In 2019, The Good Place was ranked 69th on The Guardian's list of the 100 best TV shows of the 21st century.
During its airing, The Good Place received many awards and nominations. It received fourteen Primetime Emmy Award nominations during its run, including two nominations for Outstanding Comedy Series for its third and fourth seasons. It also received two Golden Globe Award nominations in 2019, including a nomination for Best Television Series – Musical or Comedy. In genre awards, the show has won three Hugo Awards for Best Dramatic Presentation, Short Form for "The Trolley Problem", "Janet(s)", and "The Answer"; it has also been nominated two other times in the category. The show also received three consecutive nominations from the Saturn Awards for Best Fantasy Television Series and two nominations from the Nebula Awards for the Ray Bradbury Award. In 2017, the American Film Institute named the show as one of its top 10 television programs of the year, and in 2019, the show received a Peabody Award for its contributions to entertainment.
Several cast members have received awards for their performances on the show. Danson received three Emmy nominations for Outstanding Lead Actor in a Comedy Series for his performance as Michael. He has also been nominated for three Critics' Choice Television Awards (winning one in 2018), two Satellite Awards, and a TCA Award for his work. Bell was nominated for a Golden Globe for for her performance as Eleanor, as well as one Critics' Choice Television Award, two People's Choice Awards (winning one in 2019), one Teen Choice Award, and one TCA Award. Maya Rudolph has received three Emmy nominations for Outstanding Guest Actress in a Comedy Series, and Harper, Jamil, Carden, and Adam Scott have all received nominations for awards for their work on the show.
The Good Place makes use of many different theories of moral philosophy and ethics through the character of Chidi Anagonye, the moral philosophy professor. Within the show, there is reference to John Locke, Tim Scanlon, Peter Singer, and Derek Parfit, and "the show has covered everything from Jonathan Dancy's theory of moral particularism, to Aristotelian virtue ethics, to Kantian deontology, to moral nihilism." UCLA philosophy professor Pamela Hieronymi and Clemson philosophy professor Todd May served as consultants to the show.  They both made cameo appearances in the final episode.
The beginning of The Good Place takes its inspiration from the idiom "Hell is other people" from Jean-Paul Sartre's play No Exit. In the play three people are trapped in Hell, represented as one room, and they torture one another psychologically while reflecting upon the sins that got them there. The concept "Hell is other people" is an often-misunderstood philosophical idiom meant to reflect that "Hell is other people because you are, in some sense, forever trapped within them, subject to their apprehension of you."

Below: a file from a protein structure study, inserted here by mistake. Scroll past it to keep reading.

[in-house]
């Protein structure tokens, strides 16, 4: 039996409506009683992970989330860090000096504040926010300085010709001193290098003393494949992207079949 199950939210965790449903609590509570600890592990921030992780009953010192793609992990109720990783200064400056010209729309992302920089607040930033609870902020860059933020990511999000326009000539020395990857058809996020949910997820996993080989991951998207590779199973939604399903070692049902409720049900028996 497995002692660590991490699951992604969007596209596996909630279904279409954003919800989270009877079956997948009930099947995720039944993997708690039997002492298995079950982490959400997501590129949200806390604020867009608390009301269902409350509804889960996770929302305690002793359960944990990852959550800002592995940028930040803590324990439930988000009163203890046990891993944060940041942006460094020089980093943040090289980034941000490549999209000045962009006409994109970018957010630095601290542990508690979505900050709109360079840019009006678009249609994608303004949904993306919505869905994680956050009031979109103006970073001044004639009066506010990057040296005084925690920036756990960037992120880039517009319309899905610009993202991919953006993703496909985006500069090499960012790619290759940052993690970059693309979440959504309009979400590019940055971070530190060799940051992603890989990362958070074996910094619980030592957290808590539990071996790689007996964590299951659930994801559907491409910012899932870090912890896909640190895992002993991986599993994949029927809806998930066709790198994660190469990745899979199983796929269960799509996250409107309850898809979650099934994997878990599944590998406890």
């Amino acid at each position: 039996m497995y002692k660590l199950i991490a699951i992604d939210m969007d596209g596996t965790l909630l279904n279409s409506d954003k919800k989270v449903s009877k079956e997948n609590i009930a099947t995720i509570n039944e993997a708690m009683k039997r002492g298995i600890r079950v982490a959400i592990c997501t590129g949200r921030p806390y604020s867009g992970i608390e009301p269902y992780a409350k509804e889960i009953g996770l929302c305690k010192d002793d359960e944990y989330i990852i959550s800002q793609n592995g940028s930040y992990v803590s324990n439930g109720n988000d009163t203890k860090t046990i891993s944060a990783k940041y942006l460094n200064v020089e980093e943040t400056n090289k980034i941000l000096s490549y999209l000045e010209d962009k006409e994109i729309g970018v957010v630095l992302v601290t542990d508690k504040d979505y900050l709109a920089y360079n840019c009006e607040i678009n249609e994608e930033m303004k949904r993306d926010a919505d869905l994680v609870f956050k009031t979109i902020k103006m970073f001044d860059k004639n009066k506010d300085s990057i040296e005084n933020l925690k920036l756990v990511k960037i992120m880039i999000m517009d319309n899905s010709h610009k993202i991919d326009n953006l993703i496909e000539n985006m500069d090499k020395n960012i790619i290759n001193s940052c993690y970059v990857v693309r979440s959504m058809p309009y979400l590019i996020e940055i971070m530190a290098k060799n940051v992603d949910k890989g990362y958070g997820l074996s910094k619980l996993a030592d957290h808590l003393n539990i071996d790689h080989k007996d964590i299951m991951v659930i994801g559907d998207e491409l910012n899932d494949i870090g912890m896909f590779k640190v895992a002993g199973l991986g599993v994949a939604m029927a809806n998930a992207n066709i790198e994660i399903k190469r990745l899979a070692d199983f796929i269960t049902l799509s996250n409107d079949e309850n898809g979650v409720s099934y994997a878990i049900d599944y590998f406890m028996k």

The second season's philosophy is most closely related to that of Aristotle, with Schur in particular highlighting Aristotle's "practice-makes-perfect" attitude to acting ethically. Chidi's impenetrable 4,000 page ethical treatise was inspired by Parfitt's On What Matters – which attempts "to propose a grand unified theory of all ethical theories". Schur was unable to finish reading due to its length. Tim Scanlon's What We Owe to Each Other "forms the spine of the entire show" according to Schur. The book presents the idea of contractualism: the idea is that "to act morally is to abide by principles that no one could reasonably reject". The show and the relationships between the characters act as an investigation into contractualism with the four main humans, Michael, and Janet forming their own society whereby they must act in ways that no one could reasonably reject even when that goes against the rules and tenets of higher powers. The overarching thesis of the show, greatly influenced by the contractualist theory, is "the point of morality ... isn't to accumulate goodness points, as in the elaborate point system the organizers of the Good Place and its corresponding Bad Place employ to determine who goes to which upon death. It's to live up to our duties to each other."
In September 2019, prior to the release of the fourth season of The Good Place, NBC released a six-episode web series on their website, app, and their YouTube channel, titled The Selection (full title: The Good Place Presents: The Selection), directed by Eric Kissack. The series, set during an ellipsis taking place during the season 3 episode "Chidi Sees the Time-Knife", follows Michael's former demon boss Shawn as he and his underlings decide which four people to pick for Michael's new incarnation of "the Good Place". Marc Evan Jackson, Josh Siegal, Bambadjan Bamba, Amy Okuda, and Jama Williamson form the main cast by reprising their roles from The Good Place as Shawn and his underlings, with Joe Mande reprising his role as Toddrick "Todd" Hemple in the third episode. At the 72nd Primetime Emmy Awards, the series was nominated for Outstanding Short Form Comedy or Drama Series.